By SUSAN JONES
Last month’s news that Pitt will provide research and workforce development for manufacturers at a proposed hub for additive manufacturing (including 3-D printing) near the midfield terminal at Pittsburgh International Airport was a little unclear about what this really means for the University.
According to the Post-Gazette, Pitt signed a memorandum of understanding with the airport on Oct. 25 to participate in the Neighborhood 91 project. The University is expected to have a presence at the 195-acre site. Neighborhood 91 will be the first site in the world to contain every element of the additive manufacturing supply chain, from design to production and distribution, according to the airport.
Cynthia J. Sweet, associate vice chancellor for Economic Partnerships, said what that presence will be is still under review. “The University of Pittsburgh is positioned to be integrated into projects, centers and other collaborations within Neighborhood 91. Exactly what our presence looks like — and how Pitt experts and student are involved — will depend on the mix of industrial R&D partners involved.”
Pitt has no financial commitment to the project but will provide the expertise of faculty and students. The Ansys Additive Manufacturing Research Laboratory was founded at Pitt in 2016.
“We want to continue adding opportunities for our faculty researchers and students to shape industry, apply their knowledge and make a meaningful impact. And we believe that Neighborhood 91 will position our community members to contribute in these ways,” Sweet said in an email. “At the same time, the University of Pittsburgh is committed to creating economic opportunities for our region and its residents. And Neighborhood 91 — which is designed to bring even more world-class industrial research and development partners to the area — also checks this box.”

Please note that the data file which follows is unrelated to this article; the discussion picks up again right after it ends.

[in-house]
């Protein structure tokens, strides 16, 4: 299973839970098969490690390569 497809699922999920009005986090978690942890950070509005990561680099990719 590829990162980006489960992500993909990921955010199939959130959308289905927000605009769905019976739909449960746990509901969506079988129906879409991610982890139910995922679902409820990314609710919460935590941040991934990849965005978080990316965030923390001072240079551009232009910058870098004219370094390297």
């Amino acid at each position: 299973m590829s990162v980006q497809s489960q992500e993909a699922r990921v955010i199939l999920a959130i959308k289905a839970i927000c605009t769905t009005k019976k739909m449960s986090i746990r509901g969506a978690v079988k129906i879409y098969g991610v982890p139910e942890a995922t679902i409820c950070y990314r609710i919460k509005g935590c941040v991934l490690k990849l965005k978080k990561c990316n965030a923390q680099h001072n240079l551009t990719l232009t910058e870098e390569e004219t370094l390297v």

The Pitt agreement with the airport came about, Sweet said, because “local leaders regularly share ideas, think big and understand the power of partnership.”
Chancellor Patrick Gallagher, along with people from the University’s Office of Economic Partnerships, Office of Community and Government Relations, and the Swanson School of Engineering, have been meeting with Christina Cassotis, CEO of the airport authority, and her team to work out the agreement.
“The University of Pittsburgh is committed to creating economic opportunities for our region and its residents. And Neighborhood 91 — which is designed to bring even more world-class industrial research and development partners to the area — also checks this box,” Sweet said.
Susan Jones is editor of the University Times. Reach her at email@example.com or 412-648-4294.
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